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Review: Resistance


Photo: Amazon.com

This is the second of my two-part review of Amy Brock McNew’s shorter companion works in the Reluctant Warrior Chronicles. While last week I reviewed Reformation, which is only available by subscribing to Amy’s websiteResistance is available through more traditional means like online booksellers. Resistance is a novella that follows roughly the same timeline as her full-length novel, Reconciliation. Rebirth and Reconciliation are centered around Liz and Ryland as is ReformationResistance focuses on Nate, Ryland’s younger rebellious brother.

Resistance focuses on Nathan, Ryland’s younger, rebellious brother. Nate struggles with being bipolar but is good about taking medication to control it, the one thing he’s doing right. In other areas of his life, his track record isn’t so stellar. Nate deals with inner demons worse than Kade, the demon bent on destroying the reluctant warriors and their angelic guardians. An addict who’s better at scoring his next fix than staying clean, Nate is equally skilled at using women and discarding them like a dirty needle.

Ilona, the Czech woman whom Liz calls “ninja Barbie” in Reconciliation catches Nate’s eye. She’s as broken as she is beautiful and damaged in a way that makes her even more unattainable to a man like Nate. Ryland is skeptical of Nate’s changes and protects Ilona against his bad boy younger brother that leads to more than one argument and scuffle.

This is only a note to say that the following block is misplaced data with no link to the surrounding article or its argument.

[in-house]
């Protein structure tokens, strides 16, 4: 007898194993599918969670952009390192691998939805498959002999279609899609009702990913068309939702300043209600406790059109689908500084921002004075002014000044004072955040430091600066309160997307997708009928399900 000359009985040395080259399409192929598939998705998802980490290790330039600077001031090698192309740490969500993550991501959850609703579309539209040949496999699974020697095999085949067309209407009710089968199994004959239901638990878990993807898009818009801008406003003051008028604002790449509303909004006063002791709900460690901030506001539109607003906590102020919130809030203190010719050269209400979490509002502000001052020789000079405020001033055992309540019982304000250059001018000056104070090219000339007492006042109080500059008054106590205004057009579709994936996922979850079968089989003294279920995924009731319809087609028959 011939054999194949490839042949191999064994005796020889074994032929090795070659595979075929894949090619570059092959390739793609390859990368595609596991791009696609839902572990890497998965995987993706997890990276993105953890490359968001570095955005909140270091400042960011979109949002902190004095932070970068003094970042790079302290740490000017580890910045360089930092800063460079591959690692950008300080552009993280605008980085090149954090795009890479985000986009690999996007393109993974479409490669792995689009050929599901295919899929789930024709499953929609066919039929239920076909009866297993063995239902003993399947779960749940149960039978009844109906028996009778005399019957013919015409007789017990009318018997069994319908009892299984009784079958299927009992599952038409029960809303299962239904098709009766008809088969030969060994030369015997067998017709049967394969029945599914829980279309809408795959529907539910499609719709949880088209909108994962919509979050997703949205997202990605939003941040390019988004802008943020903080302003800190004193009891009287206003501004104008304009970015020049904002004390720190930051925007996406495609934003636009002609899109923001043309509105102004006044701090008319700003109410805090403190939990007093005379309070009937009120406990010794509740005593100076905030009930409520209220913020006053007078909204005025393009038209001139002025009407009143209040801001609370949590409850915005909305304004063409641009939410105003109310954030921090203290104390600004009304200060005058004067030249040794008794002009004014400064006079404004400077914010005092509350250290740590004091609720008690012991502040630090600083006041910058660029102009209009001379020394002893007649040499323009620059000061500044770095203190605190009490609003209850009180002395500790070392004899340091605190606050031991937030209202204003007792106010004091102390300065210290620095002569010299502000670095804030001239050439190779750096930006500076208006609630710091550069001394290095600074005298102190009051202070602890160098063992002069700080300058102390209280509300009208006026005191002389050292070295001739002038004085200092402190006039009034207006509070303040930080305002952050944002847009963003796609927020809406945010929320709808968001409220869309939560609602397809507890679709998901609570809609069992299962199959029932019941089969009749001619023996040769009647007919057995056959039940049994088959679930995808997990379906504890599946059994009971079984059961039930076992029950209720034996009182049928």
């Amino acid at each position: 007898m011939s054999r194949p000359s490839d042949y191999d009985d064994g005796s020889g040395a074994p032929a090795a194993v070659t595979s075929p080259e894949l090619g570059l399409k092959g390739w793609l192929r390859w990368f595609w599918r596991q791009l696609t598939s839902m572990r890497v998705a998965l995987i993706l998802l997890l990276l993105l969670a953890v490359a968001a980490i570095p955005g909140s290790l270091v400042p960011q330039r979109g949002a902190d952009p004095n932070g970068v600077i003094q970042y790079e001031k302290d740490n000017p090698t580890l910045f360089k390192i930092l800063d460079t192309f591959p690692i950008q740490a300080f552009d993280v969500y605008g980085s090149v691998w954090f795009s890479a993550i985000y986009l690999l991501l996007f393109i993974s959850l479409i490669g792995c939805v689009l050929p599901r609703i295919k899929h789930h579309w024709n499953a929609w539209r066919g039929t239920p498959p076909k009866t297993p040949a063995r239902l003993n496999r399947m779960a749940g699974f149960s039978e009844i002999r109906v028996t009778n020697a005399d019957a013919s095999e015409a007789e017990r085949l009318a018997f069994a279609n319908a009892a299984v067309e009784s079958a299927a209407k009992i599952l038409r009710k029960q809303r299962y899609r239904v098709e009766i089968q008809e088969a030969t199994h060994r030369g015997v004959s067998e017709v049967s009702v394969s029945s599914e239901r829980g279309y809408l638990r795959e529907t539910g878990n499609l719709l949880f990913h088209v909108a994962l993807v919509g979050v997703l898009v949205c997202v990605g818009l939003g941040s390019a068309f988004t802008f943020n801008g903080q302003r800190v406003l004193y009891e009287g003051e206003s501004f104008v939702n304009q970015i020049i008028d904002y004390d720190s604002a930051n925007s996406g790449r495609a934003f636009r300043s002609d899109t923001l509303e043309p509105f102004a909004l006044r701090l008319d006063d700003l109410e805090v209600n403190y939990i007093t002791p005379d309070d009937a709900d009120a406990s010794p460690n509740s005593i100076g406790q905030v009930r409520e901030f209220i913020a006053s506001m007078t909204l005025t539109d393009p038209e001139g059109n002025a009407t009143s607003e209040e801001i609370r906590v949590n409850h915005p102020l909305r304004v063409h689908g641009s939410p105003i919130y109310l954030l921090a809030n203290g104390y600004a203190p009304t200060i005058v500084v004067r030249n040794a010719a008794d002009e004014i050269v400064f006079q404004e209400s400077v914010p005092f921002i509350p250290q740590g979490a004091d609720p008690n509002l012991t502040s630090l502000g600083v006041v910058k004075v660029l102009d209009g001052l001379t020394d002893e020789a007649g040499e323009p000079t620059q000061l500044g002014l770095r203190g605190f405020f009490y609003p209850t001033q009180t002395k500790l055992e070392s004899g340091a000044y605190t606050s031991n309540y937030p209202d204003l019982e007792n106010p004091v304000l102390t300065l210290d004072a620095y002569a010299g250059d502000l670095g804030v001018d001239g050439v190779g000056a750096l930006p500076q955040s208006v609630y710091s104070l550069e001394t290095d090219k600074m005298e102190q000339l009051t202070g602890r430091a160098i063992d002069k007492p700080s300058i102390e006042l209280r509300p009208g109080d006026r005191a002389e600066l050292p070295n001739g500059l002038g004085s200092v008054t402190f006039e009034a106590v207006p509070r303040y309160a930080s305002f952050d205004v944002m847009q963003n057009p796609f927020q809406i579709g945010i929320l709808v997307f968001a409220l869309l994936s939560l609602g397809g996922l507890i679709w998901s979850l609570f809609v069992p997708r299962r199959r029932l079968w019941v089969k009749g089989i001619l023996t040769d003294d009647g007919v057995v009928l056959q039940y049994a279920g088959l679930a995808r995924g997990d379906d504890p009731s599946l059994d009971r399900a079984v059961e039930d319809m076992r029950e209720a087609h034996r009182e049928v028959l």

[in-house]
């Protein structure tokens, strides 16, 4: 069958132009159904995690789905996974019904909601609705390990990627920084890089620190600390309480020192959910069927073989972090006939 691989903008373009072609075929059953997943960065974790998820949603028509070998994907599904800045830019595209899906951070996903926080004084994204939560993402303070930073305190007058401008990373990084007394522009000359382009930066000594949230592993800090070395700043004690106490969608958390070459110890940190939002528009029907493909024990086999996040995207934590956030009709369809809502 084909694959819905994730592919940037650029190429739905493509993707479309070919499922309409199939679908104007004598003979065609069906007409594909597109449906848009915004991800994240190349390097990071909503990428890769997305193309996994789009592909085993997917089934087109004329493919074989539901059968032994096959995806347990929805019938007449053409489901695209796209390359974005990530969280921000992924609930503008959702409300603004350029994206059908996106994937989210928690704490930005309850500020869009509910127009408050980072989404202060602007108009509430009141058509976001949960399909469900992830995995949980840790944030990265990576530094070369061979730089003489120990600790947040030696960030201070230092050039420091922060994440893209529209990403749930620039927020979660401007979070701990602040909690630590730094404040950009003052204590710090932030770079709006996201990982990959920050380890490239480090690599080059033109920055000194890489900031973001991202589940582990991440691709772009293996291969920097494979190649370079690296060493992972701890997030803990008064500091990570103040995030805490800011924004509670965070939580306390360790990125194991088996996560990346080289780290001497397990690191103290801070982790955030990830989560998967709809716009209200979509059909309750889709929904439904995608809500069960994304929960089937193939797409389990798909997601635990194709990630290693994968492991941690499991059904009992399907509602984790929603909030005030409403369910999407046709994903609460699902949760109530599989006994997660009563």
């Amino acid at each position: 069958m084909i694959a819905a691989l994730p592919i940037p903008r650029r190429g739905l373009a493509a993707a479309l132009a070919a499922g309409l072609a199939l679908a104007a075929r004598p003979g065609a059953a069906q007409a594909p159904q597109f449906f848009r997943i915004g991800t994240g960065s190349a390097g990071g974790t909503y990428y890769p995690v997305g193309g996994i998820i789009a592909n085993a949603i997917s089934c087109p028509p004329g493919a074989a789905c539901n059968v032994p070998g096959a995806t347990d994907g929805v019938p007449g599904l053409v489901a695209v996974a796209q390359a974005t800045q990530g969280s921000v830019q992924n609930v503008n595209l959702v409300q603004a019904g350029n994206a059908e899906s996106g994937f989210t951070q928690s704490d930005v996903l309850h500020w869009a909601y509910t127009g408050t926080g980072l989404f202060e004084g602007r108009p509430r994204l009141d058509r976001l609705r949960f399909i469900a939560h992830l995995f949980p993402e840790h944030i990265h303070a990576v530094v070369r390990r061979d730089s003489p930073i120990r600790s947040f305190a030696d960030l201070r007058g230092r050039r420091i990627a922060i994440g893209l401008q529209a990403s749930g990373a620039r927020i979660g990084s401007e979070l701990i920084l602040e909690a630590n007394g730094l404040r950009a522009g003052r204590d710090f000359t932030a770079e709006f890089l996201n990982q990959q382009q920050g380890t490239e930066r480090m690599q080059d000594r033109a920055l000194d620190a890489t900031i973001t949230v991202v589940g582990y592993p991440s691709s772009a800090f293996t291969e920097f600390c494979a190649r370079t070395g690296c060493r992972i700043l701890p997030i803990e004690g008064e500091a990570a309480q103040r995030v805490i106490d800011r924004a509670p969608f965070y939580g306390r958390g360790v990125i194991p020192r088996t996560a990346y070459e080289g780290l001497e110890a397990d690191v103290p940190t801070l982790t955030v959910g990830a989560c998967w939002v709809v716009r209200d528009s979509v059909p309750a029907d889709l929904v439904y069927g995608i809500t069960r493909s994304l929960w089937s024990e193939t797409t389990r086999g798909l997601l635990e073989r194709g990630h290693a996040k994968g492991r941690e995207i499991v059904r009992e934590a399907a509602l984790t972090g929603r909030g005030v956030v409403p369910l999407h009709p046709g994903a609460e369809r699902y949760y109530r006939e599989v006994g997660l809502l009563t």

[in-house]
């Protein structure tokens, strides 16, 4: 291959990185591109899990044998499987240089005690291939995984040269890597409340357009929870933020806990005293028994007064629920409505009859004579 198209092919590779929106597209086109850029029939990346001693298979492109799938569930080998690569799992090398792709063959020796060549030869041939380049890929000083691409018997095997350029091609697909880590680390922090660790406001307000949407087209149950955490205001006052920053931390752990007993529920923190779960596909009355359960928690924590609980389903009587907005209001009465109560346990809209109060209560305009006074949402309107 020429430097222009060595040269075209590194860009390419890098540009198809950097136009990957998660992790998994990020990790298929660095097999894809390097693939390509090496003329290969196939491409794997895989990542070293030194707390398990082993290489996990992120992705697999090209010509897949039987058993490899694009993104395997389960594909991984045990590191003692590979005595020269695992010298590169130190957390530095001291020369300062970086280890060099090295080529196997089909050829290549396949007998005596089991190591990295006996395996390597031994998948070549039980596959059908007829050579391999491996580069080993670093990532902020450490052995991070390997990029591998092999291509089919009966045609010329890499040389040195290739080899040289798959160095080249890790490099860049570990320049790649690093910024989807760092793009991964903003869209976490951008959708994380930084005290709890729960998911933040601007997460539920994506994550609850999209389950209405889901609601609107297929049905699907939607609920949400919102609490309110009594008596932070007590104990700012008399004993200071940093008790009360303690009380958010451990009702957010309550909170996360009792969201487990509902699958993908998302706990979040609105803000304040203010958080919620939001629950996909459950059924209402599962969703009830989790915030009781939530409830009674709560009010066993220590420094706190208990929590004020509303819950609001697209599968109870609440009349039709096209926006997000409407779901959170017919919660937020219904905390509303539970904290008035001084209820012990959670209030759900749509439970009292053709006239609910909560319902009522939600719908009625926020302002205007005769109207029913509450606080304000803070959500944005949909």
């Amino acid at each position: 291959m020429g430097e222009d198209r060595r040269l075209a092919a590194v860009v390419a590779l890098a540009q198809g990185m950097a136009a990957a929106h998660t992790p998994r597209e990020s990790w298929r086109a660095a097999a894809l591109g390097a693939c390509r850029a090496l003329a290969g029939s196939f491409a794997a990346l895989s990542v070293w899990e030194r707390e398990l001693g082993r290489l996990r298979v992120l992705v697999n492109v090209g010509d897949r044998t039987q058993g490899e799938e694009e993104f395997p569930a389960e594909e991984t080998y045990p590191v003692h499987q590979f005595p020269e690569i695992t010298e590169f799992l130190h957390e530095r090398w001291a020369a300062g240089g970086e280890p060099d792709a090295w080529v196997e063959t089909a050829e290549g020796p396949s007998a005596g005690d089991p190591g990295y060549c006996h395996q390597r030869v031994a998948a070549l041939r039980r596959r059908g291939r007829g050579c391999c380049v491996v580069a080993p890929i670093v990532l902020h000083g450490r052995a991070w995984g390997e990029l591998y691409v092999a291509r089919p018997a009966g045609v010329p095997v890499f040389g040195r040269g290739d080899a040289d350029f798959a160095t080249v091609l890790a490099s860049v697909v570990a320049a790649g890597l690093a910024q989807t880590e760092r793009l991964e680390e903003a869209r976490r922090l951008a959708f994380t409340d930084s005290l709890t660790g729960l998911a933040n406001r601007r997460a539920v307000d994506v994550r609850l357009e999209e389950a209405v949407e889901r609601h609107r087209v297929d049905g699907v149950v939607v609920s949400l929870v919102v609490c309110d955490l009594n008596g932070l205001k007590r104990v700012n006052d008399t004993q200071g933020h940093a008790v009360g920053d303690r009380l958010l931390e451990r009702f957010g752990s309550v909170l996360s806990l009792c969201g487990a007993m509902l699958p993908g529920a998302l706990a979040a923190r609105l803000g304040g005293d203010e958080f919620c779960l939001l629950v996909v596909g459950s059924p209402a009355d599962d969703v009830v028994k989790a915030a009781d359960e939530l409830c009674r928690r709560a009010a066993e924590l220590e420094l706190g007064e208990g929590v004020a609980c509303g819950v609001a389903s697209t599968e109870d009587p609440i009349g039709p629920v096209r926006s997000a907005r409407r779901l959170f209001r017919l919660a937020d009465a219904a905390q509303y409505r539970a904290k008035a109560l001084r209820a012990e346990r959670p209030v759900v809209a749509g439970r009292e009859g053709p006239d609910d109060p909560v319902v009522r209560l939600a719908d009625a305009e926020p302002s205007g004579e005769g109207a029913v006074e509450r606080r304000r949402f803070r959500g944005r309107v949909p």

But the brothers band together when Kade once again threatens the team. If you’ve read Reconciliation, you see the story unfold from Ilona and Nate’s POV. If you haven’t read it, do you really think I’m going to spoil it?

Amy once again swings and hits a home run. I love these characters for all of their flaws. Their scars only add to their natural beauty. I felt like the overlapping plots were an asset. I often found myself thinking, “so that’s what happened.” I’m not big on re-reading books (there are so many good books out there), but I’d love to read Reconciliation and Resistance together chapter-by-chapter because I think that would be a whole lot of fun!

One thing I loved was that Amy included links to organizations that help stop human trafficking. It’s a scourge around the world and is something that needs to be stopped. This story focuses on this issue, and it’s great that she provides resources for the reader to help fight this battle.

What is your favorite companion novella or short story and why?

About Gretchen E K Engel

Chemical engineer by day, spec fiction writer by night

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